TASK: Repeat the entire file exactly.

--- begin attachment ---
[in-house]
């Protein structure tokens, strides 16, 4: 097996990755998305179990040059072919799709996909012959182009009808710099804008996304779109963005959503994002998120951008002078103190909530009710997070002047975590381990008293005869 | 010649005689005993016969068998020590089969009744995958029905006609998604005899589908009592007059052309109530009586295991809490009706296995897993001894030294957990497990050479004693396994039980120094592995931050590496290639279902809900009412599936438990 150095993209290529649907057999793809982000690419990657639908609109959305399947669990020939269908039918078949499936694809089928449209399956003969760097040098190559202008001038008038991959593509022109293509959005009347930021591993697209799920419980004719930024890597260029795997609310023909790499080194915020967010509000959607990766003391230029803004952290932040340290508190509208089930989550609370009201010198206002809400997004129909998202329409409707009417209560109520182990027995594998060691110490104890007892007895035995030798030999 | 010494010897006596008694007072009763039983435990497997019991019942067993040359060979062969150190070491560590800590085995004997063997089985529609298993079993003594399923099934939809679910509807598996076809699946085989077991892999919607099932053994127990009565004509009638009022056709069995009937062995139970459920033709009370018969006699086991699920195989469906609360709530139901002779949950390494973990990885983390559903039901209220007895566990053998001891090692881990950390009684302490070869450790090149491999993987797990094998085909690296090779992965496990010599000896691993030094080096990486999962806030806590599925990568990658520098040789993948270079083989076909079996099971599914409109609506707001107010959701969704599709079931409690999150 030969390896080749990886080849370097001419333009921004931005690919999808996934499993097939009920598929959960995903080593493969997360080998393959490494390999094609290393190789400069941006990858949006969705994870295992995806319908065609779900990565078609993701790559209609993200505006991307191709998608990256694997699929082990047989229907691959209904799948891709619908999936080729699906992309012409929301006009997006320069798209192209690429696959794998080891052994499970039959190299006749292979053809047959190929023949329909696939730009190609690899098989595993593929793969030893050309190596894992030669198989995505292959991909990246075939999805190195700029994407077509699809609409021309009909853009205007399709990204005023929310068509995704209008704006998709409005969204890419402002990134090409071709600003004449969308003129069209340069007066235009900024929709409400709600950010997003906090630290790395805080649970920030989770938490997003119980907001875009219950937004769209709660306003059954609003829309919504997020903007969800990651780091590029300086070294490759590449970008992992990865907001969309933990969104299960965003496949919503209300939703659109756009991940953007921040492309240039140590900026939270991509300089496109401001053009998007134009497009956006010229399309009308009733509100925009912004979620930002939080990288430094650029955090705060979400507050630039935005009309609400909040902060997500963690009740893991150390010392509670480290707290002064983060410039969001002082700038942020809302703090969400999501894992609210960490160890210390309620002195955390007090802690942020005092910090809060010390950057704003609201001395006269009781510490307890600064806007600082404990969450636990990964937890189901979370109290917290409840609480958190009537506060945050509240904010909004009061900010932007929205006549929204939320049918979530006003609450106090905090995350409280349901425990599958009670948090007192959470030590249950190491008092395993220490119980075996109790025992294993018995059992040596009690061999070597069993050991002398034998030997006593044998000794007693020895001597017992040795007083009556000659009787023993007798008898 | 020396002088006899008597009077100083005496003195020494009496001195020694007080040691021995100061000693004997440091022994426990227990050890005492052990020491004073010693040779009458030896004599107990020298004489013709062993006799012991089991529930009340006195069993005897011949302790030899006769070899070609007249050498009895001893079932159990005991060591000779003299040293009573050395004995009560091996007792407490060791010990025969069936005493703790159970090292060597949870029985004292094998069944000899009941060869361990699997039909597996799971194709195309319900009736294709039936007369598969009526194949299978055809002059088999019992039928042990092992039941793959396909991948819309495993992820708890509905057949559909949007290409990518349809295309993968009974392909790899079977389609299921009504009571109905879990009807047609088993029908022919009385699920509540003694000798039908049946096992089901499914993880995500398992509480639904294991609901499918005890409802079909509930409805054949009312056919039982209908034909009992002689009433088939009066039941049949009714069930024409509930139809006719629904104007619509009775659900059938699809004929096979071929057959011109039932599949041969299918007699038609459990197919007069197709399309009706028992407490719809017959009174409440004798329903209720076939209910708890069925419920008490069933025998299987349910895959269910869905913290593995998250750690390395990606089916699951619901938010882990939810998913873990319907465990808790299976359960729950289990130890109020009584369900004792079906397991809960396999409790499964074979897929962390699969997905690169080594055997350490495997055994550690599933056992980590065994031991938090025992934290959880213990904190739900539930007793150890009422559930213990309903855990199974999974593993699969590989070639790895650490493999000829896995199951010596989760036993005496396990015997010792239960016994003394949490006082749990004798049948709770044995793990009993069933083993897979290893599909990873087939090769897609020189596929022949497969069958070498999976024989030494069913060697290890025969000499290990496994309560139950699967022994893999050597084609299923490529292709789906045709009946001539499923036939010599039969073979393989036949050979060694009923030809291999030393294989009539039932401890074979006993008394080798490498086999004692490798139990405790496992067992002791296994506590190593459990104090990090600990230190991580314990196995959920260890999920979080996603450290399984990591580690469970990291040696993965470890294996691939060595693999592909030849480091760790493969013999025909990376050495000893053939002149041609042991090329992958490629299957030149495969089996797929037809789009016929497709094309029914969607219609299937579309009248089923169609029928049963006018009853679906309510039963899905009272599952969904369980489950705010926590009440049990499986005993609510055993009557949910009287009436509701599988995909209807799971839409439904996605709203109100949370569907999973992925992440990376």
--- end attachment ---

[in-house]
């Protein structure tokens, strides 16, 4: 097996990755998305179990040059072919799709996909012959182009009808710099804008996304779109963005959503994002998120951008002078103190909530009710997070002047975590381990008293005869 | 010649005689005993016969068998020590089969009744995958029905006609998604005899589908009592007059052309109530009586295991809490009706296995897993001894030294957990497990050479004693396994039980120094592995931050590496290639279902809900009412599936438990 150095993209290529649907057999793809982000690419990657639908609109959305399947669990020939269908039918078949499936694809089928449209399956003969760097040098190559202008001038008038991959593509022109293509959005009347930021591993697209799920419980004719930024890597260029795997609310023909790499080194915020967010509000959607990766003391230029803004952290932040340290508190509208089930989550609370009201010198206002809400997004129909998202329409409707009417209560109520182990027995594998060691110490104890007892007895035995030798030999 | 010494010897006596008694007072009763039983435990497997019991019942067993040359060979062969150190070491560590800590085995004997063997089985529609298993079993003594399923099934939809679910509807598996076809699946085989077991892999919607099932053994127990009565004509009638009022056709069995009937062995139970459920033709009370018969006699086991699920195989469906609360709530139901002779949950390494973990990885983390559903039901209220007895566990053998001891090692881990950390009684302490070869450790090149491999993987797990094998085909690296090779992965496990010599000896691993030094080096990486999962806030806590599925990568990658520098040789993948270079083989076909079996099971599914409109609506707001107010959701969704599709079931409690999150 030969390896080749990886080849370097001419333009921004931005690919999808996934499993097939009920598929959960995903080593493969997360080998393959490494390999094609290393190789400069941006990858949006969705994870295992995806319908065609779900990565078609993701790559209609993200505006991307191709998608990256694997699929082990047989229907691959209904799948891709619908999936080729699906992309012409929301006009997006320069798209192209690429696959794998080891052994499970039959190299006749292979053809047959190929023949329909696939730009190609690899098989595993593929793969030893050309190596894992030669198989995505292959991909990246075939999805190195700029994407077509699809609409021309009909853009205007399709990204005023929310068509995704209008704006998709409005969204890419402002990134090409071709600003004449969308003129069209340069007066235009900024929709409400709600950010997003906090630290790395805080649970920030989770938490997003119980907001875009219950937004769209709660306003059954609003829309919504997020903007969800990651780091590029300086070294490759590449970008992992990865907001969309933990969104299960965003496949919503209300939703659109756009991940953007921040492309240039140590900026939270991509300089496109401001053009998007134009497009956006010229399309009308009733509100925009912004979620930002939080990288430094650029955090705060979400507050630039935005009309609400909040902060997500963690009740893991150390010392509670480290707290002064983060410039969001002082700038942020809302703090969400999501894992609210960490160890210390309620002195955390007090802690942020005092910090809060010390950057704003609201001395006269009781510490307890600064806007600082404990969450636990990964937890189901979370109290917290409840609480958190009537506060945050509240904010909004009061900010932007929205006549929204939320049918979530006003609450106090905090995350409280349901425990599958009670948090007192959470030590249950190491008092395993220490119980075996109790025992294993018995059992040596009690061999070597069993050991002398034998030997006593044998000794007693020895001597017992040795007083009556000659009787023993007798008898 | 020396002088006899008597009077100083005496003195020494009496001195020694007080040691021995100061000693004997440091022994426990227990050890005492052990020491004073010693040779009458030896004599107990020298004489013709062993006799012991089991529930009340006195069993005897011949302790030899006769070899070609007249050498009895001893079932159990005991060591000779003299040293009573050395004995009560091996007792407490060791010990025969069936005493703790159970090292060597949870029985004292094998069944000899009941060869361990699997039909597996799971194709195309319900009736294709039936007369598969009526194949299978055809002059088999019992039928042990092992039941793959396909991948819309495993992820708890509905057949559909949007290409990518349809295309993968009974392909790899079977389609299921009504009571109905879990009807047609088993029908022919009385699920509540003694000798039908049946096992089901499914993880995500398992509480639904294991609901499918005890409802079909509930409805054949009312056919039982209908034909009992002689009433088939009066039941049949009714069930024409509930139809006719629904104007619509009775659900059938699809004929096979071929057959011109039932599949041969299918007699038609459990197919007069197709399309009706028992407490719809017959009174409440004798329903209720076939209910708890069925419920008490069933025998299987349910895959269910869905913290593995998250750690390395990606089916699951619901938010882990939810998913873990319907465990808790299976359960729950289990130890109020009584369900004792079906397991809960396999409790499964074979897929962390699969997905690169080594055997350490495997055994550690599933056992980590065994031991938090025992934290959880213990904190739900539930007793150890009422559930213990309903855990199974999974593993699969590989070639790895650490493999000829896995199951010596989760036993005496396990015997010792239960016994003394949490006082749990004798049948709770044995793990009993069933083993897979290893599909990873087939090769897609020189596929022949497969069958070498999976024989030494069913060697290890025969000499290990496994309560139950699967022994893999050597084609299923490529292709789906045709009946001539499923036939010599039969073979393989036949050979060694009923030809291999030393294989009539039932401890074979006993008394080798490498086999004692490798139990405790496992067992002791296994506590190593459990104090990090600990230190991580314990196995959920260890999920979080996603450290399984990591580690469970990291040696993965470890294996691939060595693999592909030849480091760790493969013999025909990376050495000893053939002149041609042991090329992958490629299957030149495969089996797929037809789009016929497709094309029914969607219609299937579309009248089923169609029928049963006018009853679906309510039963899905009272599952969904369980489950705010926590009440049990499986005993609510055993009557949910009287009436509701599988995909209807799971839409439904996605709203109100949370569907999973992925992440990376």